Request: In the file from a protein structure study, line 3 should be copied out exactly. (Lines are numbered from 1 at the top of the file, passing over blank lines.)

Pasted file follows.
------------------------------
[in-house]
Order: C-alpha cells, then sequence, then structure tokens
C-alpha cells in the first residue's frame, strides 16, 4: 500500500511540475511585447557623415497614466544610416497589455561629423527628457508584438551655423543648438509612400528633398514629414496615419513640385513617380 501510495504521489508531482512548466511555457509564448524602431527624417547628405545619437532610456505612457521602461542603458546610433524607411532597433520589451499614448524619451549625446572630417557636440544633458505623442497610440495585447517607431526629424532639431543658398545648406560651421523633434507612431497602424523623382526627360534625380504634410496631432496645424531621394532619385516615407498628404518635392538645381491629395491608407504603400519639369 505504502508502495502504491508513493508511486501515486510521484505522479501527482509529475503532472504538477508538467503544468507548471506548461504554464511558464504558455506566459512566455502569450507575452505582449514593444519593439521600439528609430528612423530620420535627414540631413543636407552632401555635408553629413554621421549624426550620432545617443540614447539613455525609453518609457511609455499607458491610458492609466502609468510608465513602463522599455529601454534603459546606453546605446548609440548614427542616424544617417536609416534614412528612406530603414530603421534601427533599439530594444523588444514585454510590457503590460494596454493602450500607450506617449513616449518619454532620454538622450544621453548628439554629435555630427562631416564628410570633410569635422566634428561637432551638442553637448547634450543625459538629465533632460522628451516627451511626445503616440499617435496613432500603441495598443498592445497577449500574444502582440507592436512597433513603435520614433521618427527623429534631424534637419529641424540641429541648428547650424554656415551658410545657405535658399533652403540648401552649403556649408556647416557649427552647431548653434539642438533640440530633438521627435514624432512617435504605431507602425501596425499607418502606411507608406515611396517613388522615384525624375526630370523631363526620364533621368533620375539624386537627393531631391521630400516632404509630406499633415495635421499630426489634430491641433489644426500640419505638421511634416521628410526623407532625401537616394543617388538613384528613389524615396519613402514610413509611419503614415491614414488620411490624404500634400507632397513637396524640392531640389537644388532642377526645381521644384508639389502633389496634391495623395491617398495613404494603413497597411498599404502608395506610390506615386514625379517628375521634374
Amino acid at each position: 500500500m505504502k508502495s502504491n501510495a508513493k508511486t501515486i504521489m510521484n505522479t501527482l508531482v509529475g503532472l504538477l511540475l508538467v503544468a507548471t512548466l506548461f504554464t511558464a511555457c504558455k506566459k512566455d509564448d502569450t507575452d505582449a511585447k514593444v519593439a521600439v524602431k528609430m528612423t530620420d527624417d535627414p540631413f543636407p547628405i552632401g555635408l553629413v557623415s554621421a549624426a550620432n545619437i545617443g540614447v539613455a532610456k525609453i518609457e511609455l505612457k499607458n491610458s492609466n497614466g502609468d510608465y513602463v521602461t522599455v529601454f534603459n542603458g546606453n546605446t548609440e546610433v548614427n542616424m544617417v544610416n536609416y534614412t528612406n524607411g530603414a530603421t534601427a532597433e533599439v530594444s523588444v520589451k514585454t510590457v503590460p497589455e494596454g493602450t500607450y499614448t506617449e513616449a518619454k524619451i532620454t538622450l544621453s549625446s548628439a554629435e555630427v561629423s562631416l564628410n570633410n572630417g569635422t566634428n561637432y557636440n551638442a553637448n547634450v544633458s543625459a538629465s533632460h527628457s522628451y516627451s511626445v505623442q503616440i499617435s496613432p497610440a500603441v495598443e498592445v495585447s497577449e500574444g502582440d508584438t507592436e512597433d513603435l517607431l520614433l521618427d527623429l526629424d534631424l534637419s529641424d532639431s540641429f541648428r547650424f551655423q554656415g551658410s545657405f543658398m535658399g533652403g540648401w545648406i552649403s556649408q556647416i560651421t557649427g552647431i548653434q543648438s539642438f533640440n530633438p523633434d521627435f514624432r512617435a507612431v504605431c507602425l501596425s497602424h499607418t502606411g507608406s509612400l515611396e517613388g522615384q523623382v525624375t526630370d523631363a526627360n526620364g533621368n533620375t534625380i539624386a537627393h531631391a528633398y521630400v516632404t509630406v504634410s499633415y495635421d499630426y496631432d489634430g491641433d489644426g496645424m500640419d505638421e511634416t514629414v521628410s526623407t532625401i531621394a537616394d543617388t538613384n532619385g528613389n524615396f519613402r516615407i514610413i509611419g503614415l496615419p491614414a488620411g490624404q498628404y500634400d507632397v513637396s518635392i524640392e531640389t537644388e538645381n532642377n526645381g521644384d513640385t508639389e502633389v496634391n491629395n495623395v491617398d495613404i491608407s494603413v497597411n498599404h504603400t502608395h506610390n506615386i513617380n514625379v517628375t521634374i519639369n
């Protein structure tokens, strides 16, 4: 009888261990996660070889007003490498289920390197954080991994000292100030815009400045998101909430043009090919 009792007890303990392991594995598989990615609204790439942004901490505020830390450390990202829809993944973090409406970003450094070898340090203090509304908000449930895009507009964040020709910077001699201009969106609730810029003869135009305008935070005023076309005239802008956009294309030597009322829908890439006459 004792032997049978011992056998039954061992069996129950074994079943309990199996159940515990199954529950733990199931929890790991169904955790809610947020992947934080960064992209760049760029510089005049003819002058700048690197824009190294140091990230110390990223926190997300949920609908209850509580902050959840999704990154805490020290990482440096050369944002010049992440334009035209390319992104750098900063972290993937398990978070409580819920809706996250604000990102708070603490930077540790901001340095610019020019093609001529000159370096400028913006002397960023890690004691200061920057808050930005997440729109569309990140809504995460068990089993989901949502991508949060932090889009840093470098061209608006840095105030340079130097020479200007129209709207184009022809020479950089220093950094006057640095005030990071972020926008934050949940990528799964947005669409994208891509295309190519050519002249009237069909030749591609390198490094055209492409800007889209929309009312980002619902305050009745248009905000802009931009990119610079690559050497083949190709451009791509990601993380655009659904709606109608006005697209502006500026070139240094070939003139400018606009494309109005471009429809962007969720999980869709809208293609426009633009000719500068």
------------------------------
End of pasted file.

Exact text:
C-alpha cells in the first residue's frame, strides 16, 4: 500500500511540475511585447557623415497614466544610416497589455561629423527628457508584438551655423543648438509612400528633398514629414496615419513640385513617380 501510495504521489508531482512548466511555457509564448524602431527624417547628405545619437532610456505612457521602461542603458546610433524607411532597433520589451499614448524619451549625446572630417557636440544633458505623442497610440495585447517607431526629424532639431543658398545648406560651421523633434507612431497602424523623382526627360534625380504634410496631432496645424531621394532619385516615407498628404518635392538645381491629395491608407504603400519639369 505504502508502495502504491508513493508511486501515486510521484505522479501527482509529475503532472504538477508538467503544468507548471506548461504554464511558464504558455506566459512566455502569450507575452505582449514593444519593439521600439528609430528612423530620420535627414540631413543636407552632401555635408553629413554621421549624426550620432545617443540614447539613455525609453518609457511609455499607458491610458492609466502609468510608465513602463522599455529601454534603459546606453546605446548609440548614427542616424544617417536609416534614412528612406530603414530603421534601427533599439530594444523588444514585454510590457503590460494596454493602450500607450506617449513616449518619454532620454538622450544621453548628439554629435555630427562631416564628410570633410569635422566634428561637432551638442553637448547634450543625459538629465533632460522628451516627451511626445503616440499617435496613432500603441495598443498592445497577449500574444502582440507592436512597433513603435520614433521618427527623429534631424534637419529641424540641429541648428547650424554656415551658410545657405535658399533652403540648401552649403556649408556647416557649427552647431548653434539642438533640440530633438521627435514624432512617435504605431507602425501596425499607418502606411507608406515611396517613388522615384525624375526630370523631363526620364533621368533620375539624386537627393531631391521630400516632404509630406499633415495635421499630426489634430491641433489644426500640419505638421511634416521628410526623407532625401537616394543617388538613384528613389524615396519613402514610413509611419503614415491614414488620411490624404500634400507632397513637396524640392531640389537644388532642377526645381521644384508639389502633389496634391495623395491617398495613404494603413497597411498599404502608395506610390506615386514625379517628375521634374